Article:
Obama plans to play up his foreign policy at the Democratic National Convention in Charlotte. With Romney's tougher stance on Iran and its nuclear program, Obama must help voters have a clear choice.
If elections help clarify a country’s direction, the 2012 presidential race is chance for Americans to decide if they will support a preemptive attack on Iran’s nuclear facilities.
Last month’s Republican National Convention only touched on the issue. GOP candidate Mitt Romney asserted that the United States is “less secure” because President Obama has failed to slow Iran’s nuclear threat. Mr. Romney’s previous statements suggest he would attack Iran if it simply showed a capacity to develop an atomic bomb.
Mr. Obama’s “red line” for an attack is not clear. At the Democratic National Convention, however, the Obama side plans to play up its foreign policy, starting with a speech Thursday by Sen. John Kerry (D) of Massachusetts. Perhaps the convention can better clarify Obama’s position on Iran and how it differs from Romney’s.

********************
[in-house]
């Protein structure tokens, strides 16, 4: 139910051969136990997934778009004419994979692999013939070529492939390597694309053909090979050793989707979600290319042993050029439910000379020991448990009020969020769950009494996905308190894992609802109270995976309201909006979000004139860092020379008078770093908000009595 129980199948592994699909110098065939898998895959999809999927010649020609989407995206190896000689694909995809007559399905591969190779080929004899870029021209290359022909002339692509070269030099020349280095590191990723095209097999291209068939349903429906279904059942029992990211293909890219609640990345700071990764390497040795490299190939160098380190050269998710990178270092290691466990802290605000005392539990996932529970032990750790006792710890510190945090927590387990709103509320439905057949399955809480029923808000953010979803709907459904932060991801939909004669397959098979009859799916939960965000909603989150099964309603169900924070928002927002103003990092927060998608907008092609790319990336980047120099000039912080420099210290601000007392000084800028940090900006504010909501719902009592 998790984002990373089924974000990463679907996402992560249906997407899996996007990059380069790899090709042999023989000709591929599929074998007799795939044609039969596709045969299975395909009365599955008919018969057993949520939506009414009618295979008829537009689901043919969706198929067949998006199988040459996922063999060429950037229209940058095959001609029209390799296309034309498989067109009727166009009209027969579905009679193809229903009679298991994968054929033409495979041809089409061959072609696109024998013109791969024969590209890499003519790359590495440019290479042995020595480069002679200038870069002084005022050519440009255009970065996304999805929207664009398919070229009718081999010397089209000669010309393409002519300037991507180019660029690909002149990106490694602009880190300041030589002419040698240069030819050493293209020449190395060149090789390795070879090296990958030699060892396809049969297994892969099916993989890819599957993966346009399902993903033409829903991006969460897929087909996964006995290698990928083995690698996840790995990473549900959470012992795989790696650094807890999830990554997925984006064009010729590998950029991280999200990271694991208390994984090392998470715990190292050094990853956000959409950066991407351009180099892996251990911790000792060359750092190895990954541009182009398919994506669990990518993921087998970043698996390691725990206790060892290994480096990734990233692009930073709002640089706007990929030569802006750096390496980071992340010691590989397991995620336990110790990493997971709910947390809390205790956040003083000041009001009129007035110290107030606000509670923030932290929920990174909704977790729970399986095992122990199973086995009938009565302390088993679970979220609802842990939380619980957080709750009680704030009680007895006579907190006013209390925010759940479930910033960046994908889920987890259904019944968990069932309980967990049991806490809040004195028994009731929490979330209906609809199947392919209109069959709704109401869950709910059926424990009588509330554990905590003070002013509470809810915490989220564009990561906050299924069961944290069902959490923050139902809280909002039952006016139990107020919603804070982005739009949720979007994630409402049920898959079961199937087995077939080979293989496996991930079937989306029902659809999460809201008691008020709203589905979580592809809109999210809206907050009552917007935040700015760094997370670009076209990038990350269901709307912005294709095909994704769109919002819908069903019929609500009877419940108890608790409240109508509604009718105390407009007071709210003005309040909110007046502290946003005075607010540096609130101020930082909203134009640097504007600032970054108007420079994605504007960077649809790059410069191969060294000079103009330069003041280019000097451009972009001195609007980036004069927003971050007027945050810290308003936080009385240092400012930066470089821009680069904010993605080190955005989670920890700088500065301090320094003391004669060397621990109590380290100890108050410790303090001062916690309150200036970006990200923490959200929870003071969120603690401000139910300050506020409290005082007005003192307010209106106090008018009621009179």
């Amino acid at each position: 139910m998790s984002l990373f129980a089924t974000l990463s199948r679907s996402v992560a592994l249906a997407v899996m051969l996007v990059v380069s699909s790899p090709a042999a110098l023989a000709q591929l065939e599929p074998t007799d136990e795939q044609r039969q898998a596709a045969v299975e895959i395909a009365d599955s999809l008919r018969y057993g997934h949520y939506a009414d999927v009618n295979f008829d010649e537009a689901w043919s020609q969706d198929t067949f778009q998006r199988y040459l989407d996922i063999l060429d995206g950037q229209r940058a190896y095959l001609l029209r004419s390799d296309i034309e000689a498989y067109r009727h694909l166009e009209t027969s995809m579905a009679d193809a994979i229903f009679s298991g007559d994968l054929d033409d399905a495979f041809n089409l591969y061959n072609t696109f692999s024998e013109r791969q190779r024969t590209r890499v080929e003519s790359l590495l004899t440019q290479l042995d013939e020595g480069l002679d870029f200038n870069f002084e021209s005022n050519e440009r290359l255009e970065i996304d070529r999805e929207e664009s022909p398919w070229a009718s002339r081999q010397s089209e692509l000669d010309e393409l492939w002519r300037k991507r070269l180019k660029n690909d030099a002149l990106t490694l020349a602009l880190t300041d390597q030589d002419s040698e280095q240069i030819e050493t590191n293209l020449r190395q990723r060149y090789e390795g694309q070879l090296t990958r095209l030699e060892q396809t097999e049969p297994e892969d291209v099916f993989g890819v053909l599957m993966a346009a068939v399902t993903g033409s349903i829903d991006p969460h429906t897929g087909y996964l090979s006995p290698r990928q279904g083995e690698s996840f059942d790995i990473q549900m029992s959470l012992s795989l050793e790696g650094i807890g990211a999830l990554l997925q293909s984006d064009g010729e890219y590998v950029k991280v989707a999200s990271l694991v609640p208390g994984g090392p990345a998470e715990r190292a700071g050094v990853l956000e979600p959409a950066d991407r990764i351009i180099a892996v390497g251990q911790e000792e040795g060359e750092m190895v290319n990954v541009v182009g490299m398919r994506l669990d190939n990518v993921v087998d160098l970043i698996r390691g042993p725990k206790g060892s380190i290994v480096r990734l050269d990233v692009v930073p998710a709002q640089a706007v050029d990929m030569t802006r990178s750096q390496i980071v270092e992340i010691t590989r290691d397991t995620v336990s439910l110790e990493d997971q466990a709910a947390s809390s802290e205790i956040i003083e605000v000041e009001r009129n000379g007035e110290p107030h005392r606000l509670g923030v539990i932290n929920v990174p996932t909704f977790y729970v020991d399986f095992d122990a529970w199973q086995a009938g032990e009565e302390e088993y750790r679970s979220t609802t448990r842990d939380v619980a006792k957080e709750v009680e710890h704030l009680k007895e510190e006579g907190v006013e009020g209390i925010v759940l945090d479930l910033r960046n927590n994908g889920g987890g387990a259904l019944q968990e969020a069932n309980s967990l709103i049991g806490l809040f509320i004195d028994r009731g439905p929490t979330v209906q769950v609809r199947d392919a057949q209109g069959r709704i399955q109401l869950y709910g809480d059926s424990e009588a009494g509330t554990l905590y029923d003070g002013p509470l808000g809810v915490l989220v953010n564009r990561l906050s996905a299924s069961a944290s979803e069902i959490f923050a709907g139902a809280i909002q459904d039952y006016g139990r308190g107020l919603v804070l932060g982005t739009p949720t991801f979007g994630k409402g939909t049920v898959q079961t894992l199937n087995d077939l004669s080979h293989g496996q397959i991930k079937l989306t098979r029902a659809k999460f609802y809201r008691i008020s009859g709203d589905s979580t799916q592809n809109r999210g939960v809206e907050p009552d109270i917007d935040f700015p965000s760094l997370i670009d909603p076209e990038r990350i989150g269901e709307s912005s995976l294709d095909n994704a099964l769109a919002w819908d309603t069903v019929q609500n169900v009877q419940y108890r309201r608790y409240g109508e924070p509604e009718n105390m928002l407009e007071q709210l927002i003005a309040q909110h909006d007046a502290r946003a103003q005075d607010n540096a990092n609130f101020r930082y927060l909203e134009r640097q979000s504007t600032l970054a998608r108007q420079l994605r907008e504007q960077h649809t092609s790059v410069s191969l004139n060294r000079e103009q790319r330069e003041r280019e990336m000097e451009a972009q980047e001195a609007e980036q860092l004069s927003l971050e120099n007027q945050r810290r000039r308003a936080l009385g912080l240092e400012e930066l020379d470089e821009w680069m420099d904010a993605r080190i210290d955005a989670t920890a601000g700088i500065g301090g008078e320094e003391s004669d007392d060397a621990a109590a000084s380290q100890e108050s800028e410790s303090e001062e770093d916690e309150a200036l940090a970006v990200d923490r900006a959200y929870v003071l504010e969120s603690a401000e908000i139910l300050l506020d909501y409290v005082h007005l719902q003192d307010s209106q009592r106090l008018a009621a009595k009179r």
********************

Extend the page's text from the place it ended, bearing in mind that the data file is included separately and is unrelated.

As head of the Senate Foreign Relations Committee, Mr. Kerry champions the current strategy of dissuading Israel from conducting a unilateral strike on Iran while keeping the option of a US attack if diplomacy and economic sanctions appear to fail.
Vice President Joe Biden, however, seemed to undercut that position of keeping the American military option on the table. On Sunday he claimed that Romney is “ready” to go to war with Iran. Does that mean Obama now rules out war?
A large percentage of Americans see Iran as a serious threat. But there is little consensus on whether an attack is the answer.
By its very nature, a preemptive war is a difficult call. In an age when weapons of mass destruction can quickly wipe out entire populations, such wars require a nation to conduct a rigourous debate and reach a wide consensus, often based on judgment calls about the other country’s weapon capabilities. Even in Israel, a consensus on whether to attack Iran is lacking.